Reykjanes peninsula has an Icelandic volcano erupt

Reykjanes peninsula has an Icelandic volcano erupt

Reykjanes peninsula has an Icelandic volcano erupt

The Reykjanes peninsula in south-west Iceland has been the site of a volcanic eruption following weeks of intense seismic activity. Prior to this, around four thousand people were removed from the fishing village of Grindavik, and the Blue Lagoon geothermal resort, which was situated in close proximity to the village, was shut down.

According to the Icelandic Met Office, the eruption started at 22:17 local time, which is equivalent to 22:17 GMT, and it occurred north of the settlement. The region surrounding the capital city of Reykjavik has been experiencing an uptick in seismic activity since the latter part of the month of October has passed.

Within an hour of the observation of an earthquake swarm or seismic event, magma was seen gushing from the volcano, as caught by posts and videos shared on social media platforms. A coastguard helicopter has been dispatched to the area in order to determine the eruption’s precise location and magnitude.

The Met Office reported that the epicentre was situated approximately 4 kilometres (2.5 miles) to the north-east of Grindavik, with seismic activity advancing towards the municipality.

Approximately 3.5 kilometres in length, the magma is gushing from the volcano at a rate of 100 to 200 cubic metres per second, the report continued. It was stated that this was significantly greater than any recent eruptions on the Reykjanes peninsula.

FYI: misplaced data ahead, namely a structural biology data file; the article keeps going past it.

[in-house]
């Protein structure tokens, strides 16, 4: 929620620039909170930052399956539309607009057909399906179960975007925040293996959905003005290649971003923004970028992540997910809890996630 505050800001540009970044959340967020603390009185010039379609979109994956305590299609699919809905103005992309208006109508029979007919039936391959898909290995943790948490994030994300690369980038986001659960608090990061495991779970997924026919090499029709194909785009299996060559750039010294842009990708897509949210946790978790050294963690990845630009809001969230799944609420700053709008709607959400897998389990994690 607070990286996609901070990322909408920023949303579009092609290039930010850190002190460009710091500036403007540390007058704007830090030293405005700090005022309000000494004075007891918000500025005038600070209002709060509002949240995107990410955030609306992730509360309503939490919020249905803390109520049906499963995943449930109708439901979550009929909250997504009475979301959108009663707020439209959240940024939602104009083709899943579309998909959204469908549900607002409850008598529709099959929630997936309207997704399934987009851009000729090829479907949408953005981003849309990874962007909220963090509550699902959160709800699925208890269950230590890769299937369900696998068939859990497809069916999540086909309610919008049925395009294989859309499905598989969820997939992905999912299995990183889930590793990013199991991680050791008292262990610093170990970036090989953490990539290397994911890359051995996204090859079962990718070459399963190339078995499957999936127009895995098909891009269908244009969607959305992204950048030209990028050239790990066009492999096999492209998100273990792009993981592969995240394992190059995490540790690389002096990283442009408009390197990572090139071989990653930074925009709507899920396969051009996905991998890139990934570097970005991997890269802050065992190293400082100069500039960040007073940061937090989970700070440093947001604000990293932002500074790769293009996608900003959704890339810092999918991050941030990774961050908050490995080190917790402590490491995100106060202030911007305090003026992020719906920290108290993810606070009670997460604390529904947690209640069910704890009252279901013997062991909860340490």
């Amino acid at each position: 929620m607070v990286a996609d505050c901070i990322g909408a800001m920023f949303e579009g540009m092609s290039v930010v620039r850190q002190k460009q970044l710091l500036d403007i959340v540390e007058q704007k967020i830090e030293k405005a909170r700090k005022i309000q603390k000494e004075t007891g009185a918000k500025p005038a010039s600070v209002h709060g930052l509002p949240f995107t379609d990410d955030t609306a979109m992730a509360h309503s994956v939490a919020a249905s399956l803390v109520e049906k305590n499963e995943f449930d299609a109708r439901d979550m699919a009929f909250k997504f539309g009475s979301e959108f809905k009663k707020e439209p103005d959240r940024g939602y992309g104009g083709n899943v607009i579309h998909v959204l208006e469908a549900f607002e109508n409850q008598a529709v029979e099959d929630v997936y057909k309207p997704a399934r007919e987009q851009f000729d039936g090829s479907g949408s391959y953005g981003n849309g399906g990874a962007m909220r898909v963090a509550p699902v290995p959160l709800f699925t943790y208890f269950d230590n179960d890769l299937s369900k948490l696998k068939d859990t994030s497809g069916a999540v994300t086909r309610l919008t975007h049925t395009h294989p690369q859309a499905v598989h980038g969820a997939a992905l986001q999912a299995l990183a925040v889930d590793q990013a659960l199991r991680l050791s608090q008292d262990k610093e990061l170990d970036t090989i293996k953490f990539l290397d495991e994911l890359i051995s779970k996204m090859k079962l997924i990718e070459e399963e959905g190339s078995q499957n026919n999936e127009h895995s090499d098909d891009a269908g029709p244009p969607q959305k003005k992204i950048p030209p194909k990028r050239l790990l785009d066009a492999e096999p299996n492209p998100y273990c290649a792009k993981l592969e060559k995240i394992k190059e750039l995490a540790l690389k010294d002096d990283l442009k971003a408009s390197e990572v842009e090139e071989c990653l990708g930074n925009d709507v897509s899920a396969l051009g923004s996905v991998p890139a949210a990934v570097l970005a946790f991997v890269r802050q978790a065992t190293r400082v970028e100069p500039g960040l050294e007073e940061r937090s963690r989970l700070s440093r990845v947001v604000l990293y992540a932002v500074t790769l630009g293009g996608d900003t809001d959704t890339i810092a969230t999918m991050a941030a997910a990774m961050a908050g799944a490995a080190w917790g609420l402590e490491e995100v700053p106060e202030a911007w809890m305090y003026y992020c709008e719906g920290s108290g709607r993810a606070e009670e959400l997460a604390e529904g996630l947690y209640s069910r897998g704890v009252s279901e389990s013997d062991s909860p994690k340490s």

A senior Civil Defence police officer told national broadcaster RUV that the discharge appeared to have occurred rapidly and was “quite a spectacle.” Lava appeared to be streaming¬† in all directions from a large fissure in the volcano, according to Vidir Reynisson. “The jets of lava are pretty high, which gives the impression that it is a major eruption in the beginning,” he said. There is a view of the eruption from Reykjavik, which is approximately 42 km to the north-east of Grindavik.

In the direction of Grindavik, the sky was “lit up in red,” according to a witness who was present in the city and sent this information to the sources. There is a possibility that smoke is also being released into the atmosphere, and the police have issued a caution to the public to avoid the area. Katrin Jakobsdottir, the Prime Minister of Iceland, stated that the protective measures that were recently built would have a beneficial impact.

Despite the “important occurrence,” she expressed that she was keeping the local community in her thoughts and that she was rooting for the best possible outcome.

The President of Iceland, Gudni Johannesson, stated that the protection of life was the primary concern, but that every effort would also be made to conserve architectural structures.

As a result of the massive ash cloud that was produced by the Eyjafjallajokull volcanic eruption in April of 2010, European airspace was closed for the longest period of time since World War Two caused by the eruption. The losses were projected to be between 1.5 billion and 2.5 billion euros (1.3 billion to 2.2 billion pounds; 1.6-2.7 billion dollars).